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Re: [gnu.org #1363250] ASCII maintain.txt is no longer ASCII

From: Antonio Diaz Diaz
Subject: Re: [gnu.org #1363250] ASCII maintain.txt is no longer ASCII
Date: Tue, 05 Mar 2019 01:34:48 +0100
User-agent: Mozilla/5.0 (X11; U; Linux i586; en-US; rv: Gecko/20110420 SeaMonkey/2.0.14

Alfred M. Szmidt wrote:
My machine is over 10 years old.  I can't even remeber when you
_couldn't_ modify the locale on a GNU system.  If your system is that
old then you have more problems than viewing a text file! :-)

This machine is 20 years old. It is powered by a Slackware from 2007 because nothing more modern seems to be installable on it. Years ago I tried to install on it the version of Slackware following the one it has installed, but the desktop didn't start. There is possibly not even one piece of software in this machine that supports UTF-8 properly. For example, this is how maintain.info looks on an UTF-8 X terminal (Konsole 1.6.6 from KDE 3.5.7) viewed with info (GNU texinfo) 4.13:

   This document uses the gender-neutral third-person pronouns “person”
(which can be shortened to “perse”), “per”, “pers” and “perself.�\
�� These
pronouns (aside from “perse”) were promoted, and perhaps invented, by
Marge Piercy in ‘Woman on the Edge of Time’.  They are used just like
“she”, “her”, “hers” and “herself”, except that they apply rega\
rdless of
gender.  For example, “Person placed per new program under the GNU GPL,
to maintain freedom for all users of per work, and this way perse knows
perse has done the right thing.”

Note that it even breaks a 3-byte double quote into 3 invalid UTF-8 characters. So, even if I "modify the locale", it still looks wrong.

But X is the easy part. The text console can't "modify the locale" to UTF-8. Possibly I could compile a kernel with UTF-8 support in this machine, but I do not want to do it because I use this machine to test an old but perfectly working system. I know there are users out there (not in the USA) with machines even less capable than this one. And in fact I test some of my programs on even older hardware with older software installed (80486 with Suse 6.3).

It sounds more and more like your situation is not the norm, but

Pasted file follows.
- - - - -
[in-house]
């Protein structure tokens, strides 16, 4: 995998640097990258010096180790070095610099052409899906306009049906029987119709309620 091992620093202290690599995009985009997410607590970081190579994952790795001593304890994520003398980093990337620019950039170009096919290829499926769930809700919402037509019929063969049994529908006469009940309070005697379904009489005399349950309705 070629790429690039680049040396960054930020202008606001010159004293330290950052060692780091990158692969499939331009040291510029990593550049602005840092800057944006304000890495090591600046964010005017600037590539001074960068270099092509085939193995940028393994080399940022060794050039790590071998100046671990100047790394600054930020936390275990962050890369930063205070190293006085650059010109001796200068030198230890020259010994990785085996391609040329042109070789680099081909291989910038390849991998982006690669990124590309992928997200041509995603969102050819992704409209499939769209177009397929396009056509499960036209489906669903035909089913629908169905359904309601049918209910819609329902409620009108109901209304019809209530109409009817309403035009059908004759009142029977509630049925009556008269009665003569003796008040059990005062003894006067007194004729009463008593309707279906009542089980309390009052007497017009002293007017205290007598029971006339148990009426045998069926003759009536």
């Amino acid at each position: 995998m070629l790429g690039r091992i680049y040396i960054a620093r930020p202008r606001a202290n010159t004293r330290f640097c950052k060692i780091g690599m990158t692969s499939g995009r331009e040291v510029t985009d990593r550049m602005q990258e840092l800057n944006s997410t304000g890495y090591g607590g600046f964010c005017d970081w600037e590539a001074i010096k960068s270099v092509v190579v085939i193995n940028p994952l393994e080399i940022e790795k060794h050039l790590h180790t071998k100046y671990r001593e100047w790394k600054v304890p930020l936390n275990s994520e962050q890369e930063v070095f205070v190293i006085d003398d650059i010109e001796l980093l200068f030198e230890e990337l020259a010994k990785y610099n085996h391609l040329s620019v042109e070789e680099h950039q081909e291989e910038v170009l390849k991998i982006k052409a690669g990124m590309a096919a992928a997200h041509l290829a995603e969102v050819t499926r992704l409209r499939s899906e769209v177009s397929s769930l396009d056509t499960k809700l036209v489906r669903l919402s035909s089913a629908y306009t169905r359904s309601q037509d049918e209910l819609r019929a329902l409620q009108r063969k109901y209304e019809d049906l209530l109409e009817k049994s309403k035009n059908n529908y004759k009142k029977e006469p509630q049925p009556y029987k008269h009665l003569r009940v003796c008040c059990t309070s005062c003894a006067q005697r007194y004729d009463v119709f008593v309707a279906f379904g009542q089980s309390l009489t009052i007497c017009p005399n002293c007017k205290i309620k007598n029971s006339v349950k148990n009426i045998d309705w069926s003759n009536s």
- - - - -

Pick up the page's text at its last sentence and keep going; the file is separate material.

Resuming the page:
rather a very special case.

In the first world, sure.

Why can you not simply convert (or regenerate) the relevant files?

Because it is inconvenient and could be easily fixed upstream.

Today, and for the last 10 years, UTF-8 has been the default and I
cannot think of any kind of terminal in the last 30 years that is
unable to display UTF-8 properly.

It is not (only) the terminal. It is the software. Given the lack of concern for backwards compatibility among software developers, it seems from very difficult to impossible to install UTF-8 capable software (or anything else) in old machines.

    IMHO, the problem is clear. Using multibyte UTF-8 characters where ASCII
    suffices, inconveniences all users lacking an UTF-8 capable machine or

Maybe we should have a poll, on how many 7-bit ASCII users there are
versus UTF-8?  I don't see that the problem is clear at all.  And I am
guessing that 7-bit terminals is not the norm at all.

Who said anything about 7-bit terminals? There are lots of ASCII-compatible encodings that are not 7-bit ASCII.

    Moreover, what is the advantage of multibyte UTF-8 quotes for users with
    UTF-8 capable screens? They make the text easier to understand or something?

If we are talking about Info, then using UTF-8 produces a much nicer
output in X11 -- which is what the majority of users would be using


"The overall goals are to support a wide variety of browsers, to focus on information rather than visual adornments".

FWIW, I find the vertical ASCII quotes much nicer than those horrible slanted multibyte UTF-8 quotes. IMHO, "much nicer output" does not justify inconveniencing people until they throw away their old but working machines, creating electronic waste in the process. For most people most of the time UTF-8 is a waste of resources. I find ISO-8859-15 superior to UTF-8 in every respect where both can be used (English or Spanish texts, for example). Supporting a significant fraction of Unicode is orders of magnitude more expensive than supporting an 8-bit encoding, and is one of the causes why modern software can't be installed (or runs horribly slow) on old machines, forcing the premature obsolescence of perfectly working machines. I consider the use of multibyte UTF-8 characters where ASCII (or ISO-8859-1) suffices, the use of javascript or complicated CSS in web pages, etc, as forms of planned obsolescence that should be avoided for the good of society.

GNU always prided it self in moving forward, not backward.

I'm fine with moving forward, but I can't imagine in what way wasting two bytes per quote is "moving forward".

Best regards,

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